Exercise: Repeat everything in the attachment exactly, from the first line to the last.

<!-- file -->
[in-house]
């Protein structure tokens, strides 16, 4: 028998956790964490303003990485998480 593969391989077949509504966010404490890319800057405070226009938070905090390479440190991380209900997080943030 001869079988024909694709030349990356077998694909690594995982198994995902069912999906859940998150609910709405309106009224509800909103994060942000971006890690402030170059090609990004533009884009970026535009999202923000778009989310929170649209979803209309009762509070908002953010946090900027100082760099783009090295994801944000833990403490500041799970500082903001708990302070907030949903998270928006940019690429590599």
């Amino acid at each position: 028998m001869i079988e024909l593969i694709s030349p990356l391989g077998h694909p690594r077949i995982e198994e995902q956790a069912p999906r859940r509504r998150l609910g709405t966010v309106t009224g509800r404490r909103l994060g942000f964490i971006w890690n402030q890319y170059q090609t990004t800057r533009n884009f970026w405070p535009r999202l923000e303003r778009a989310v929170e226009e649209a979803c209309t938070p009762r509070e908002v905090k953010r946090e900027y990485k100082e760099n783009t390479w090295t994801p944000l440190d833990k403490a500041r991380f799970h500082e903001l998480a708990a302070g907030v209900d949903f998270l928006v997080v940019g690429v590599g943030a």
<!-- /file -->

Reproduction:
[in-house]
């Protein structure tokens, strides 16, 4: 028998956790964490303003990485998480 593969391989077949509504966010404490890319800057405070226009938070905090390479440190991380209900997080943030 001869079988024909694709030349990356077998694909690594995982198994995902069912999906859940998150609910709405309106009224509800909103994060942000971006890690402030170059090609990004533009884009970026535009999202923000778009989310929170649209979803209309009762509070908002953010946090900027100082760099783009090295994801944000833990403490500041799970500082903001708990302070907030949903998270928006940019690429590599």
């Amino acid at each position: 028998m001869i079988e024909l593969i694709s030349p990356l391989g077998h694909p690594r077949i995982e198994e995902q956790a069912p999906r859940r509504r998150l609910g709405t966010v309106t009224g509800r404490r909103l994060g942000f964490i971006w890690n402030q890319y170059q090609t990004t800057r533009n884009f970026w405070p535009r999202l923000e303003r778009a989310v929170e226009e649209a979803c209309t938070p009762r509070e908002v905090k953010r946090e900027y990485k100082e760099n783009t390479w090295t994801p944000l440190d833990k403490a500041r991380f799970h500082e903001l998480a708990a302070g907030v209900d949903f998270l928006v997080v940019g690429v590599g943030a």